Chapter 6 Eyelids


Anatomy and Function

The eyelids consist of a fibrous tarsal plate and muscle, bounded by skin on the outer surface and conjunctiva on the inner surface (Figure 6-1). In addition, there are a number of adnexal specializations, such as cilia (eyelashes) and glands. These components vary by species; however, some general comments are possible. The skin on the outer surface of the eyelid is thinner, more mobile, and more pliable than skin elsewhere on the body. Cilia are present on the outer surface of the upper eyelid margin in dogs, horses, cattle, pigs, and sheep. A few cilia also are present on the lower eyelids of horses, cattle, and sheep. Cats have no cilia but do have a line of modified hairs that are essentially identical. Modified sweat glands—the glands of Moll—open onto the eyelid margin near the base of the cilia. The glands of Zeis are rudimentary sebaceous glands that open into the follicles that produce the cilia. The tarsal or meibomian glands (Figures 6-1 and 6-2) are modified sebaceous glands that are embedded in the tarsal plate, a layer of fibrous tissue that gives some structural rigidity to the eyelid. The meibomian glands open right at the eyelid margin posterior to the cilia. Their orifices are visible grossly, and a grayish white secretion rich in phospholipids can be expressed from them. This secretion has two functions: It coats the eyelid margins to minimize overflow of tears and it forms the superficial lipid layer of the precorneal tear film. This lipid layer has high surface tension and thereby adds stability to and reduces evaporation of the aqueous layer of the tear film.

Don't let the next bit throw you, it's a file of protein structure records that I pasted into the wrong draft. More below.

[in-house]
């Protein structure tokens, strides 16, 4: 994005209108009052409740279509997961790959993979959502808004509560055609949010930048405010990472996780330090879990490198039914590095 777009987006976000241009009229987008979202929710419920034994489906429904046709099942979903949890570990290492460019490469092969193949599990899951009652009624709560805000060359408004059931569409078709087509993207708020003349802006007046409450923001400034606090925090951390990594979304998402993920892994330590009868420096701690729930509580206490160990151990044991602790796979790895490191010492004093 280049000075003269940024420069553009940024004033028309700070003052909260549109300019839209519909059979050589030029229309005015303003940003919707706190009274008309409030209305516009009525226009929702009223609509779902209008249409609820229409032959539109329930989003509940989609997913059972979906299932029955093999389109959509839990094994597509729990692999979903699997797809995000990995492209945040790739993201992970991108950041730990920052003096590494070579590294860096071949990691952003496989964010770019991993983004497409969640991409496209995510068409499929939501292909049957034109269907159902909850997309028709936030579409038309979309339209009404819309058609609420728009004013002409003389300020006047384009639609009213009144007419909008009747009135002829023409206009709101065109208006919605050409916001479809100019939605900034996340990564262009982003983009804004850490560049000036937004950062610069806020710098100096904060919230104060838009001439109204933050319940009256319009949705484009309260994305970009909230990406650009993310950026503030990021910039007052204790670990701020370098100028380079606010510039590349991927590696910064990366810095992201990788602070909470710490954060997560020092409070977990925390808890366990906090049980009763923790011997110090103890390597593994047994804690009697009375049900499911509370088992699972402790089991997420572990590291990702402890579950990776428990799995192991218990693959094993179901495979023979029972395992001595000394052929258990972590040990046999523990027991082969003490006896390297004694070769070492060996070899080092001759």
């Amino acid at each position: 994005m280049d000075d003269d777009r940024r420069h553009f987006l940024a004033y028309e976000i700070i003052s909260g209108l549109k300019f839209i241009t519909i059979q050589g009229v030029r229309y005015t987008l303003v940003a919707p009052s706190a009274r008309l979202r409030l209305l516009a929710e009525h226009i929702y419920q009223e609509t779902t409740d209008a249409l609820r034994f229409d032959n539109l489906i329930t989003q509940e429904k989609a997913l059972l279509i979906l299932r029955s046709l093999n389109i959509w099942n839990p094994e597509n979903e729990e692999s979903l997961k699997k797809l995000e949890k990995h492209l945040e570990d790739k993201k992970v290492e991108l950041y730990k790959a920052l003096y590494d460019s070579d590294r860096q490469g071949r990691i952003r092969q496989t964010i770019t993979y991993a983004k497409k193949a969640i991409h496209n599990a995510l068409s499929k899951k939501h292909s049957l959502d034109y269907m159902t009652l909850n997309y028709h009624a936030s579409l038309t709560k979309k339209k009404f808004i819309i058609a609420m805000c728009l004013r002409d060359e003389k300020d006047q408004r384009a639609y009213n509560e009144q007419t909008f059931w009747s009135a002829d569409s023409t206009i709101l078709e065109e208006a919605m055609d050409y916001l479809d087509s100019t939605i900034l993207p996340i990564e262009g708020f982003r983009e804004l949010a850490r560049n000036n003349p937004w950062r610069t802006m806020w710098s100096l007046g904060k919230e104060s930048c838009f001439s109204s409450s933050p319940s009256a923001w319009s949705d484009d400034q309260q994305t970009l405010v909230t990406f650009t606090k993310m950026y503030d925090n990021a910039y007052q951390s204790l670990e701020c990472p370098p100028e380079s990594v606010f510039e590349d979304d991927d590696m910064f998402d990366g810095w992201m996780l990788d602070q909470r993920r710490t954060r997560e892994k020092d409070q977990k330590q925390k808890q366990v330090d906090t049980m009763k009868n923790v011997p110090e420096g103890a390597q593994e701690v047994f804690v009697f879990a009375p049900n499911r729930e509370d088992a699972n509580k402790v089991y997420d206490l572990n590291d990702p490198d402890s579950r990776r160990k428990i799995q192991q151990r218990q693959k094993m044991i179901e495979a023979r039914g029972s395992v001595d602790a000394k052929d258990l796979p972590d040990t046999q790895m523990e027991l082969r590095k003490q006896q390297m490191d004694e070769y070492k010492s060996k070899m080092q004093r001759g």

Tear film components drain from the ocular surface through the lacrimal puncta, which lie on the inner surfaces of the upper and lower eyelids 3 to 4 mm lateral to the medial canthus, approximately opposite the last of the meibomian gland openings. The lacrimal canaliculi drain into the lacrimal sac, which lies in a fossa of the lacrimal bone. Blinking creates a negative pressure within the sac, thereby drawing tears into it. During the relaxation phase of blinking, pressure is placed on the sac, thereby forcing tears down the nasolacrimal duct. This forms the so-called lacrimal pump. Blinking occurs with contraction of the orbicularis oculi muscle, which encircles and closes the palpebral fissure (Figures 6-3 and 6-4). It is innervated by the palpebral nerve, a branch of the facial nerve (cranial nerve [CN] VII) (Figure 6-5). Localization of this nerve is important for injection of local anesthetic and induction of akinesia of the upper eyelid in large animals.